'There are...plenty of rewards for the attentive listener in these eight Stevens originals and the classical 'Litanies', by French organist/composer Jehan Alain. The player’s deep empathy helps to maintain an organic whole amid subtle, yet profound, changes of tempo and mood.

'It’s understated, individual music, with variety and depth. In 'Rufus Redux' there’s a relaxed intricacy, but plenty of rhythmic energy. The delicacy of 'Prologue-like' and the somber feel of ballads 'Pray Without Ceasing' and 'The Body Desolate as a Staircase' contrast with the stronger, driving piano and bass in 'Our Little Systems' and 'Sly-Pie'.' (Roger Mitchell, 'Sunday Herald Sun', regarding 'Mickets')

'Tim Stevens [is] one of our most eloquent piano stylists. He has a lovely touch, a melody-aware approach to improvising, and for all his fluency, tends to edit out any superfluous gestures in his solos...These three are highly compatible musicians.' (Adrian Jackson, 'Limelight', regarding 'Mickets')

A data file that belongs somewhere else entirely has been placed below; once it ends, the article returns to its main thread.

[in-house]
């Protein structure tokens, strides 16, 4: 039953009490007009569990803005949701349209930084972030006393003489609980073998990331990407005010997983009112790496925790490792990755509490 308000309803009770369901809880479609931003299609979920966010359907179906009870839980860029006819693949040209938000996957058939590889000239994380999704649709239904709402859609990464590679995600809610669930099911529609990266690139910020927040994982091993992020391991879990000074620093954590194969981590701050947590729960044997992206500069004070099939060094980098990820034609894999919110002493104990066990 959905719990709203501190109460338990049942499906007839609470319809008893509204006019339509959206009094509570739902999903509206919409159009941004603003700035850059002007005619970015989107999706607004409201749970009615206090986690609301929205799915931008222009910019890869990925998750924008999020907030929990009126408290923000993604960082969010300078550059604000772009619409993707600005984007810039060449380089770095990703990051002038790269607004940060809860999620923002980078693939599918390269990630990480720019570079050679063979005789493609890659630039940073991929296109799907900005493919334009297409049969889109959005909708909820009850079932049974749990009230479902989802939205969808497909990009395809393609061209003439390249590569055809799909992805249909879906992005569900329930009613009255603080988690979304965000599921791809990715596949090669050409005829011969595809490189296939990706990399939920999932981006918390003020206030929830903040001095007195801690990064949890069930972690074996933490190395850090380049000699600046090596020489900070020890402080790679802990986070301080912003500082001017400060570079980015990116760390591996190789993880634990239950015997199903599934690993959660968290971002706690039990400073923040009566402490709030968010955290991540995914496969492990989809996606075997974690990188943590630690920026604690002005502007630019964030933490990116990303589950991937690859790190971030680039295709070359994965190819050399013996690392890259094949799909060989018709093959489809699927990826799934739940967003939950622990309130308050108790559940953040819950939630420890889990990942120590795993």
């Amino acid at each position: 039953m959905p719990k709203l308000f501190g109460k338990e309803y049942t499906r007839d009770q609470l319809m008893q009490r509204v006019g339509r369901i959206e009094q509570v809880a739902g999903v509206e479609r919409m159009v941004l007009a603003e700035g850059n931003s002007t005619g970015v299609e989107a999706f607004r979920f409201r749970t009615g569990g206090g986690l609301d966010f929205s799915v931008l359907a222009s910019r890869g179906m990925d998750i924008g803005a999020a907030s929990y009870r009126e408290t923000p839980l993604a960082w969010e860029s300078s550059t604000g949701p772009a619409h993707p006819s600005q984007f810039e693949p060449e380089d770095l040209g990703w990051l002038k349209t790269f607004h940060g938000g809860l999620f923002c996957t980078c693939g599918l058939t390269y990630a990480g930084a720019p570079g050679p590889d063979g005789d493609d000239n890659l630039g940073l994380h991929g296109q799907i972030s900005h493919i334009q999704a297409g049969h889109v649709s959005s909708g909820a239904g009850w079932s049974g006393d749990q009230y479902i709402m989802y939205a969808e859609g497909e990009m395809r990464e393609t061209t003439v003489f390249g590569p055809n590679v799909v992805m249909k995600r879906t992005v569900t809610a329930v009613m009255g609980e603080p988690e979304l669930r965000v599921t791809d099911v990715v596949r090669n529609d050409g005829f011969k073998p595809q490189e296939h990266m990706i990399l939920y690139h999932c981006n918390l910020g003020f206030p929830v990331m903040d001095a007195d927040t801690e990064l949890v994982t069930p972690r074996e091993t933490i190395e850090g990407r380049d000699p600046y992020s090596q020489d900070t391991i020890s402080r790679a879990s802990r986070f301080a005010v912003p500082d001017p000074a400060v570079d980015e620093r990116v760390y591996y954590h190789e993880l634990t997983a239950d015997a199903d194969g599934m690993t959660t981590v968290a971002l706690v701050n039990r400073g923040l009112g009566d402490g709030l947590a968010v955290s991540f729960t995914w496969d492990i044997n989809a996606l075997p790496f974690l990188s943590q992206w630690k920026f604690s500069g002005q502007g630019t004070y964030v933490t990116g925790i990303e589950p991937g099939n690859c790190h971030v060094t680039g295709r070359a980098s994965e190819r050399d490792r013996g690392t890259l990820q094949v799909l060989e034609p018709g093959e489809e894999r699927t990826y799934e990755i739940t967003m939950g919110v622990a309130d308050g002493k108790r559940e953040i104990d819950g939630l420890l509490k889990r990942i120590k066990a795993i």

'Stevens is an improviser of endless melodic inventiveness and seemingly inexhaustible harmonic knowledge. He is clearly a diligent student of jazz tradition, yet he eschews imitation and cliché...[This] is as instructive as it is infectious, the perfect amalgam of the cerebral and the visceral.' (Aaron Searle, 'Music Forum', regarding 'Mickets')

'All the pieces are improvised, in the moment, although some of them sound as though they could be compositions, because they’re just so perfectly formed. It’s a really, really lovely album.' (Jessica Nicholas, ABC Jazz Online, regarding 'Life's Undertow')

'[A] gifted improviser and an especially thoughtful musician, [Stevens] has a new solo CD that has been demanding a lot of my spare time during the past few weeks and affording me much pleasure. It strikes me as one of the most original and radical recordings of improvised jazz I have heard. So if I tell you that it sounds neither especially improvised nor very much like jazz, that is not intended as a criticism, more an indication of just how original and radical it is.' (Andrew Ford, Inside Story